Luke 2: 29-32
Thank you, Rehoboth Church and anyone else who sticks around this morning, for allowing me to stand on your platform today. Char and I, accompanied by our cat, arrived in the USA not quite two weeks ago. This if the first of many times during the coming months that we’ll be visiting churches that have supported us as missionaries in Taiwan for most of the past 40 years. What you’ll hear this morning is the “first draft” of our goodbye speech. It’ll get better as we move towards the last of the 30 or so churches on our list. Thanks for being willing to hear it “rough”.
Newly arrived as we are here in Michigan, we are also newly departed from our home of so many years. With Simeon in the story that the girls just read for us, we find ourselves saying, “Lord, now according to your word, allow your servants to depart in peace.”
I: Simeon Could Depart in Peace
When we grow older, as Simeon did, letting go of things is more and more common. Dr. Ted Siverns, a Canadian who served as a visiting professor at the Taiwanese college where we lived, told of how, after raising four children, he had his wife, Betty, had house by house moved to smaller and smaller quarters until they retired to a 2-bedroom condominium near Vancouver. Though they reduced their possessions along the way, they confessed that their current place was still “too full.”
Simeon, no doubt, still retained several things, one of which was the Holy Spirit’s promise that he would not die until he had seen the Messiah. The promise was enough. He had no details. He would know the Messiah when he saw him. He probably did not expect a baby.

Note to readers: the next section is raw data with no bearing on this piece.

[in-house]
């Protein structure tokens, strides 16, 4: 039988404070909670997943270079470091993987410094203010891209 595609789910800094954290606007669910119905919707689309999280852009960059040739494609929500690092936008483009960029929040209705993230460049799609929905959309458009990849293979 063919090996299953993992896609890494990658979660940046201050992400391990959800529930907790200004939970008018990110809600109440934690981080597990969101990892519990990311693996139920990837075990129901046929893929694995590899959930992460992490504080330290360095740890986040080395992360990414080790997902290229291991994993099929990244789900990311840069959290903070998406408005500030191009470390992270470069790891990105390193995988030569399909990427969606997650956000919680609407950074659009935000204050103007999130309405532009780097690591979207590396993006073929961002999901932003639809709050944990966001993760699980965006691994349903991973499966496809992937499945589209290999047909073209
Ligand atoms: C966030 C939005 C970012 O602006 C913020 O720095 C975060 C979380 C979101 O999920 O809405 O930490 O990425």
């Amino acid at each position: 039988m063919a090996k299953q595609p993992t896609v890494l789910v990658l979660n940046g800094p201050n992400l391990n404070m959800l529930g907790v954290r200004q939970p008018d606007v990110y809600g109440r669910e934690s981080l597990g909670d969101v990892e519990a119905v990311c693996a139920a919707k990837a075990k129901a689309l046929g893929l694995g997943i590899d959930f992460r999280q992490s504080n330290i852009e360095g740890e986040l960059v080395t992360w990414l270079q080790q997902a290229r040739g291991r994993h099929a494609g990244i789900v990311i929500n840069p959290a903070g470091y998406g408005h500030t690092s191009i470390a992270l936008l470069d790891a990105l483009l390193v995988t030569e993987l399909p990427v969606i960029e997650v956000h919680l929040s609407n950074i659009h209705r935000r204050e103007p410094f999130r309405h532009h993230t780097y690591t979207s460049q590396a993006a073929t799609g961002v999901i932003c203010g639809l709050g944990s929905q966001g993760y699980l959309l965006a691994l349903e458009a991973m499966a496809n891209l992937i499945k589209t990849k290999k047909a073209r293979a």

But when he met Jesus on the day that Joseph and Mary came into the temple to present him to the Lord, Simeon knew that the promise had been fulfilled. He also knew that it was time to go, and he welcomed “going”in peace. We don’t know what he expected upon that departure, but having seen the sign of the promise, he willingly went to the God whom he trusted. And trusting in God who keeps promises, he needed nothing more.
Simeon’s words to God were not just about departing, like going home after a day of work at the temple. He was ready to depart the world. Char and I are not quite that far along, (and we hope that none of you are, either.)
II: We can Depart in Peace
Our own time to depart from Taiwan came on July 31st. (Char had been feted by faculty colleagues of Chang Jung Christian University not long before.) On the day of departure, we were seen off by faculty, staff and students of Tainan Theological College, where I had taught and where we resided on campus. When we got to the international airport, three hours away, our pastor and the elders of the local church we’d been part of since 2008 met us. (They had been near there for a different event, and delayed their own return home in order to see us off with prayers and best wishes. Then 3 staff members from the General Assembly of Taiwan’s Presbyterian Church joined us and remained at our side until we went through the security screening.